Preventing the ‘January Blues’ in your workforce
By Marije Gould, VP of Marketing EMEA, at Verint Systems
January can be a tricky period for employers. While many people return from some time off over the Christmas holidays having had a chance to recharge their batteries, others may take the time to consider what they enjoy or dislike about their current jobs. Throw in a mixture of the cold weather, dark mornings and evenings, and it’s common for employees to start to believe that perhaps the grass is greener on the other side and they should start looking for other opportunities. In fact, the first Wednesday in January tends to be the busiest day of the year to look for a new job.
There are other triggers throughout January that may also impact on your employees’ morale. The first Wednesday of the year is also called ‘fat cat Wednesday’ – the day where many high earning execs exceed the national average wage. Then there’s the second last Monday in January (also known as Blue Monday) when many have faltered on their new year’s resolutions, feel like their Christmas break is but a distant memory and are still a fortnight away from pay day.
So, what can employers do to motivate and retain their employees through these January blues – particularly for those in customer-facing roles? The key lies in employee engagement.
The first steps of employee engagement
To really engage with employees, organisations need to adopt a culture of consultation with their staff and, most importantly, act upon feedback. Central to this is having the right processes and technology platforms to capture and analyse employee feedback. With this in place, employers can measure and understand vital indicators such as employee motivation, employee satisfaction and interest levels, what drives performance, and where employees perceive obstacles or areas of misalignment. This process helps employees feel valued and part of the business’ decision making processes. It provides insights which can used to make crucial business decisions to foster employee retention and improve overall performance.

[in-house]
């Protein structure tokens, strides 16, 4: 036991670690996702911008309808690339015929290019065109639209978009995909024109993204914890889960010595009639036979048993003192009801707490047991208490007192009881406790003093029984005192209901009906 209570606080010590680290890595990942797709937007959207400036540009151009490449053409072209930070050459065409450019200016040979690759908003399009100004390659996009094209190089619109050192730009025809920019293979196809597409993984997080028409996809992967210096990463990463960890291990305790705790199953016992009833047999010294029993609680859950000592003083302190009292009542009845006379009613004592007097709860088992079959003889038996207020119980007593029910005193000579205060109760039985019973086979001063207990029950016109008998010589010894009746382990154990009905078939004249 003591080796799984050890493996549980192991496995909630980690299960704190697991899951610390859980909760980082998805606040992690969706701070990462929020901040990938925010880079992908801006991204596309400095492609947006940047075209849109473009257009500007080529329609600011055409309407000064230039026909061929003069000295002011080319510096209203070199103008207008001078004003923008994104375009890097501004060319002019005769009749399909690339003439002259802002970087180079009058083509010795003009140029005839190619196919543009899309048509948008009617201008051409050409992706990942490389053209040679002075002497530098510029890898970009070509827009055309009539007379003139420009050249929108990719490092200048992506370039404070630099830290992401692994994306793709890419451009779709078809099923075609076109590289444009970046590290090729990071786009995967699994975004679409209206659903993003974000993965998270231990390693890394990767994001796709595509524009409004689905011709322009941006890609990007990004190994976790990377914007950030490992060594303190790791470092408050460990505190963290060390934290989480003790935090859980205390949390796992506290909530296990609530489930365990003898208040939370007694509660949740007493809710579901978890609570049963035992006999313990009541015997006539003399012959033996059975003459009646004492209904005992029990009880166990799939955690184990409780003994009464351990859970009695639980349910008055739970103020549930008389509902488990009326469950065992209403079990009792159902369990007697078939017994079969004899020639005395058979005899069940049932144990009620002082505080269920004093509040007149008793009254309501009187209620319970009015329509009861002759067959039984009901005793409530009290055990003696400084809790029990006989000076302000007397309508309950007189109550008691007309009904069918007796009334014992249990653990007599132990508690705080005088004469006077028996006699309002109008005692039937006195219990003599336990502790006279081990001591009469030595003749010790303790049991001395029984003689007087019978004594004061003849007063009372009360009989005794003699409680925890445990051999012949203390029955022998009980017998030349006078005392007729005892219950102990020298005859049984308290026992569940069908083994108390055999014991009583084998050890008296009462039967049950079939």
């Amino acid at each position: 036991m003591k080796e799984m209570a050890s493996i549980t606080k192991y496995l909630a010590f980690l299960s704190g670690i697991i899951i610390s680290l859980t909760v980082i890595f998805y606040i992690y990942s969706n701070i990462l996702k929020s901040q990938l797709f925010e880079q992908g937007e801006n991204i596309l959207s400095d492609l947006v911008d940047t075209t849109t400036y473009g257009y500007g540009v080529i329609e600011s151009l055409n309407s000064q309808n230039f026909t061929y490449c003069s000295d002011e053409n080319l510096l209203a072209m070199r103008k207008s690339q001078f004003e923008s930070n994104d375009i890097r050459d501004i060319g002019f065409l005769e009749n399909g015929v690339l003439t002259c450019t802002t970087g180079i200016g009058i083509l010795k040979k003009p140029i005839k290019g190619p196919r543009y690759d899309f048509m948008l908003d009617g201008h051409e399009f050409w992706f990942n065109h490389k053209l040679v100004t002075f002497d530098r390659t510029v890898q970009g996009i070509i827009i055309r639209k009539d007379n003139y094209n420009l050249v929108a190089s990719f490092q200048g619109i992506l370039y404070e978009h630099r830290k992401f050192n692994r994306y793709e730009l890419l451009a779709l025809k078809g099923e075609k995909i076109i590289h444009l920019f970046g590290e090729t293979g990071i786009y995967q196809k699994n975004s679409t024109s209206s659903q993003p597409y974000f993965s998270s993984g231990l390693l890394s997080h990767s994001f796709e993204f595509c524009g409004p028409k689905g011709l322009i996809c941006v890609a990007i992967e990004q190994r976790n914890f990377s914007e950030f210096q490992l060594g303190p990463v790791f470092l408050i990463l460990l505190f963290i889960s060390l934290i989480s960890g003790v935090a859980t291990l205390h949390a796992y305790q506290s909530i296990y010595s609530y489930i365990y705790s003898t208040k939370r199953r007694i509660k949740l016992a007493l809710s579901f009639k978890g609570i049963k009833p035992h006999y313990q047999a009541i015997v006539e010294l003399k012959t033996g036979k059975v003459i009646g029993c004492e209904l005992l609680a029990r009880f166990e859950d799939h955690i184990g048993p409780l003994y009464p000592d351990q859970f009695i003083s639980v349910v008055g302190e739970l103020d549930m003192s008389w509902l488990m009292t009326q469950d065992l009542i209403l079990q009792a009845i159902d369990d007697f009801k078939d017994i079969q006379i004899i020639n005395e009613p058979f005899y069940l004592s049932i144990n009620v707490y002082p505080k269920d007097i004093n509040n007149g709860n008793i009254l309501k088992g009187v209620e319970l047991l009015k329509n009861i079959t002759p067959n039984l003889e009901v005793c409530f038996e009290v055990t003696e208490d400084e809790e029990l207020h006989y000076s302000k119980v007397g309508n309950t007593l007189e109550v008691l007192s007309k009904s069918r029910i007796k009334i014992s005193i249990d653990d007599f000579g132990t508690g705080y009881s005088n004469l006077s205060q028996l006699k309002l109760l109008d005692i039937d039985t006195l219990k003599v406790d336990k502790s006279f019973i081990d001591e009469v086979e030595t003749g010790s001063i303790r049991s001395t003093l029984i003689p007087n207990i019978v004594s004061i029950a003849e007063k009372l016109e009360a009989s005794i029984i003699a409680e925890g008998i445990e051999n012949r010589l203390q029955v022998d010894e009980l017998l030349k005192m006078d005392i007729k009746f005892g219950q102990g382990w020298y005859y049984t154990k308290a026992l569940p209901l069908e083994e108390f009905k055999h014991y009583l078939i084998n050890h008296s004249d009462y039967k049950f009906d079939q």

Providing the right tools for the job
The employee engagement process and understanding employee pain points can be used to identify any gaps in skills, processes and technology to best serve their customers or clients. This is especially important in the modern business environment, where customers engage in many different ways across different channels and international boundaries have blurred.
The right tools can provide staff with real-time information on customers across a huge range of possible contact points – whether email, recent phone enquires, Facebook and Twitter, or perhaps live message or video chat discussions with other agents. And all this vast quantity of data, along with complete account history and the status of all ongoing transactions, needs to be at their fingertips in an easily digestible format.
Providing these tools helps your employees to better serve their clients and customers, while better managing their workloads, following more efficient processes, reducing stress and gaining more satisfaction from their roles. You could also explore gamification in some processes and systems, to make some elements of your employee’s routine more enjoyable.
Opportunities for employees to improve
One cannot simply provide all the right tools and expect employees to be able to do the job. The employee engagement process helps to identify your teams’ strengths and any potential areas for improvement through training. A comprehensive training regime gives employees the opportunities to upskill, grow and develop. By engaging staff in a job with greater variety and empowering them to make informed decisions and substantive contributions, you can decrease stress increase employee happiness and reduce churn.
Employee engagement has a direct impact on increasing staff retention and loyalty, reducing turnover costs and driving a more productive, profitable business. An enlightened approach to employee engagement, where employers consult with employees and act on their feedback plays a vital role in boosting satisfaction and retention of employees. Only once employers know what stimulates and encourages their employees (and what annoys them!) can organisations take the necessary steps to ensure they are appropriately tasked, trained up and challenged to continue to want to remain committed and loyal to their employer.
With this in mind, employers can try to reduce the impact of the ‘January Blues’, however, it needs to form part of a consistent approach to employee engagement throughout the year, and not just when it is dark and gloomy outside.